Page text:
JAST USA’s Peter Payne On The Daily Dealings Of His Company


JAST USA founder, Peter Payne, has been selling visual novels in English for a long time. Recently, the company licensed and released their first all-ages title, Aselia the Eternal, a visual novel RPG developed by Xuse.


We caught up with Payne to discuss his company’s future goals, its day-to-day dealings, and how the negotiation process with Japanese publishers goes.


I wanted to begin by talking about “image,” which is somewhat of an uphill battle for companies publishing visual novels and eroge. How do you want to shape JAST’s image over the next few years as a publisher?


JAST USA founder, Peter Payne: It’s definitely a problem. Basically, America is a difficult place to try to widen the awareness of a genre like adult PC games, because we are a freedom-loving society that was nevertheless founded by Puritans, and both traditions are struggling to defeat the other. Our goal is to be a professional publisher of unique visual novels and eroge from Japan and do whatever it takes to get more people playing these games, which we believe are an awesome way to interface with Japan.


You have so many different labels between Jast Densetsu, G-Collections, Peach Princess and so on. Do you plan to stick with these same labels for the foreseeable future or maybe re-categorize games based on their characteristics?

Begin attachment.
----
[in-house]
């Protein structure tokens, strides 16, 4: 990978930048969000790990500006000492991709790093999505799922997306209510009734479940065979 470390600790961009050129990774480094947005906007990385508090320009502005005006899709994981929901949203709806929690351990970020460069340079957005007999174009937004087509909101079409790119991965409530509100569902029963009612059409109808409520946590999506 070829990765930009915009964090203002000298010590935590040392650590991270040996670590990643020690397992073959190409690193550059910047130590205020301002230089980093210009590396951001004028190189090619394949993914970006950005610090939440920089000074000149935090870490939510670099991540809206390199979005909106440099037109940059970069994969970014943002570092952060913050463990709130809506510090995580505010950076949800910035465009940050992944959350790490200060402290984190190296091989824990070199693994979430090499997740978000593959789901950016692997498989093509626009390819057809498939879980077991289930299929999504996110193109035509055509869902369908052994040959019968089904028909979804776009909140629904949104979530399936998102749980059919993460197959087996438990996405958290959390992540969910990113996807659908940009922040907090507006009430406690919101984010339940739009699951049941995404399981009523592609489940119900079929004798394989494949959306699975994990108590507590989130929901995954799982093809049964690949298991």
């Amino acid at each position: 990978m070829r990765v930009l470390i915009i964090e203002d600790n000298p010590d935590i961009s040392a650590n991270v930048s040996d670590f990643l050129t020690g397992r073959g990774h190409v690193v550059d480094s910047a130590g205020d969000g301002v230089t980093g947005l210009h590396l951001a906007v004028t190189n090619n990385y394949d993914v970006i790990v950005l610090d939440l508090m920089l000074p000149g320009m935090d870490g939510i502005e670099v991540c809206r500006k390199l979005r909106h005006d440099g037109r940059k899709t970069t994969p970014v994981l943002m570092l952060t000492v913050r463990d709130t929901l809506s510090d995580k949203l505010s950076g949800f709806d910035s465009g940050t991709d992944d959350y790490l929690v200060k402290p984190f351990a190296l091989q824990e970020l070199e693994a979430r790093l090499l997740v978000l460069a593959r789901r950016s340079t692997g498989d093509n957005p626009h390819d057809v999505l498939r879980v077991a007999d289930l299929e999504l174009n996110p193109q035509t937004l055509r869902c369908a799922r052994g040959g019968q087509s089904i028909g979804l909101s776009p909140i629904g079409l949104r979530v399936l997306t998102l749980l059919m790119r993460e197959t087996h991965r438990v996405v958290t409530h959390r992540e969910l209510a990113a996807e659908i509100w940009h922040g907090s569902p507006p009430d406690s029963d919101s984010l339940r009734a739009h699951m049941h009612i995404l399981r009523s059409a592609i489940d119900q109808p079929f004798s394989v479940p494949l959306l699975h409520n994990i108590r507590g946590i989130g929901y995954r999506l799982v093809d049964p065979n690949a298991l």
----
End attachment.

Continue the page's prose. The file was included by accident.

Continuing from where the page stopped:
We often take our cues from Japanese companies, and one thing a lot of them do is create brands for publishing of different games. Some of our “brands” came about as a result of our history, for example G-Collections was established as a separate company by CD Bros. before we took it over.


We’ll probably continue the brands but change how they function as we go forward, with each doing slightly different kinds of titles.


Aselia the Eternal is going to be an “All-Ages” game, and is being pushed as more of a role-playing game. Provided that reaction to Aselia is encouraging when it goes on sale, what other all-ages games do you have your eyes on?


Aselia is out now and we’re very happy with it. We certainly want to reach out to more fans, and hope that titles like Aselia will do well for us. It depends on what games might be available to us and of course if the companies involved would be open to us publishing their title outside of Japan.


I have to ask about your relationship with Nitroplus. In Japan, Nitroplus have a close relationship with 5pb. with Chaos;Head and Steins;Gate. When we spoke to 5pb’s president, he said they were keen on bringing their games overseas. What are the chances that we’ll see you bringing over 5pb’s games in the future?


It’d all be up to them. They know that we’re interested in doing any titles they’ll allow us to do. Nitroplus is a hugely successful company in Japan and are also a very cautious one. They would basically like us to publish a title, wait two years to see how the sales are, then decide the next title to publish. This is too slow for us and for our customers so we’re pushing them to let us release more games, several of which we’ve announced and published in our 2011-2012 game catalog.


How many people work at JAST USA and how have you managed to remain profitable despite issues such as the size of the market and piracy?